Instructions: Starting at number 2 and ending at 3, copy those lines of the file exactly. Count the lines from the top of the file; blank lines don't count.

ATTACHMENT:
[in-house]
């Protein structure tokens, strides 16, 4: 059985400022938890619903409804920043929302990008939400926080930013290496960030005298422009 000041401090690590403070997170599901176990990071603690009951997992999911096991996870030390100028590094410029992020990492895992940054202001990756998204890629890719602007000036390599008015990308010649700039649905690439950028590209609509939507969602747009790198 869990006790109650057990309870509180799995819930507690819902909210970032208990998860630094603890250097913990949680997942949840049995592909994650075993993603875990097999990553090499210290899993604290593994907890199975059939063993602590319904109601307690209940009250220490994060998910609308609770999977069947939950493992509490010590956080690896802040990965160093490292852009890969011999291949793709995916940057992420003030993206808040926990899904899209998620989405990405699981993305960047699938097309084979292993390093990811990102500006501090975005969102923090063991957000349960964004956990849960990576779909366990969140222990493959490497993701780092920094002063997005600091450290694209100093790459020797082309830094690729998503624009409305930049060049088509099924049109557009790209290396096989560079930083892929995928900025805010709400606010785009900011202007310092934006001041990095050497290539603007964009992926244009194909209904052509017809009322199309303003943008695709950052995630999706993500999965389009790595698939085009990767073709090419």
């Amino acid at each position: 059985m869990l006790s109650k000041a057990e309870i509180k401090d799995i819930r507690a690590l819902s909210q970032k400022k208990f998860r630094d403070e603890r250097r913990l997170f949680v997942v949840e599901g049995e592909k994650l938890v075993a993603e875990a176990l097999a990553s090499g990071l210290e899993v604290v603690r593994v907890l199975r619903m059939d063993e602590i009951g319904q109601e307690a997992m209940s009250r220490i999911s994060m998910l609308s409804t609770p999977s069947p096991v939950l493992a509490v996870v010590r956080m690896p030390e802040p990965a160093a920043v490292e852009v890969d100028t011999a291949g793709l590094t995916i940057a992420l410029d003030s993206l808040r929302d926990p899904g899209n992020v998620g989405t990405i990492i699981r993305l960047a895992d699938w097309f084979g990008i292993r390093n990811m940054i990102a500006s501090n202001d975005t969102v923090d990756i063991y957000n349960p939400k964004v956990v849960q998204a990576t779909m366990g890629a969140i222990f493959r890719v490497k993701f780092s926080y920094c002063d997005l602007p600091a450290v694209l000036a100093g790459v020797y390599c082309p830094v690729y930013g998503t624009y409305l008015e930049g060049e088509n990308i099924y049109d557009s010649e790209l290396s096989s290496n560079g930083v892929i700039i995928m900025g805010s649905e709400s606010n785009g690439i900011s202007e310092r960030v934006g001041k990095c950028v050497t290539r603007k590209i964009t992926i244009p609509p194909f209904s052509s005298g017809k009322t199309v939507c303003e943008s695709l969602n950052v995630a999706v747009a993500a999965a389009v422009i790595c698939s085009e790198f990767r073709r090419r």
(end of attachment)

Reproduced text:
């Protein structure tokens, strides 16, 4: 059985400022938890619903409804920043929302990008939400926080930013290496960030005298422009 000041401090690590403070997170599901176990990071603690009951997992999911096991996870030390100028590094410029992020990492895992940054202001990756998204890629890719602007000036390599008015990308010649700039649905690439950028590209609509939507969602747009790198 869990006790109650057990309870509180799995819930507690819902909210970032208990998860630094603890250097913990949680997942949840049995592909994650075993993603875990097999990553090499210290899993604290593994907890199975059939063993602590319904109601307690209940009250220490994060998910609308609770999977069947939950493992509490010590956080690896802040990965160093490292852009890969011999291949793709995916940057992420003030993206808040926990899904899209998620989405990405699981993305960047699938097309084979292993390093990811990102500006501090975005969102923090063991957000349960964004956990849960990576779909366990969140222990493959490497993701780092920094002063997005600091450290694209100093790459020797082309830094690729998503624009409305930049060049088509099924049109557009790209290396096989560079930083892929995928900025805010709400606010785009900011202007310092934006001041990095050497290539603007964009992926244009194909209904052509017809009322199309303003943008695709950052995630999706993500999965389009790595698939085009990767073709090419």
């Amino acid at each position: 059985m869990l006790s109650k000041a057990e309870i509180k401090d799995i819930r507690a690590l819902s909210q970032k400022k208990f998860r630094d403070e603890r250097r913990l997170f949680v997942v949840e599901g049995e592909k994650l938890v075993a993603e875990a176990l097999a990553s090499g990071l210290e899993v604290v603690r593994v907890l199975r619903m059939d063993e602590i009951g319904q109601e307690a997992m209940s009250r220490i999911s994060m998910l609308s409804t609770p999977s069947p096991v939950l493992a509490v996870v010590r956080m690896p030390e802040p990965a160093a920043v490292e852009v890969d100028t011999a291949g793709l590094t995916i940057a992420l410029d003030s993206l808040r929302d926990p899904g899209n992020v998620g989405t990405i990492i699981r993305l960047a895992d699938w097309f084979g990008i292993r390093n990811m940054i990102a500006s501090n202001d975005t969102v923090d990756i063991y957000n349960p939400k964004v956990v849960q998204a990576t779909m366990g890629a969140i222990f493959r890719v490497k993701f780092s926080y920094c002063d997005l602007p600091a450290v694209l000036a100093g790459v020797y390599c082309p830094v690729y930013g998503t624009y409305l008015e930049g060049e088509n990308i099924y049109d557009s010649e790209l290396s096989s290496n560079g930083v892929i700039i995928m900025g805010s649905e709400s606010n785009g690439i900011s202007e310092r960030v934006g001041k990095c950028v050497t290539r603007k590209i964009t992926i244009p609509p194909f209904s052509s005298g017809k009322t199309v939507c303003e943008s695709l969602n950052v995630a999706v747009a993500a999965a389009v422009i790595c698939s085009e790198f990767r073709r090419r």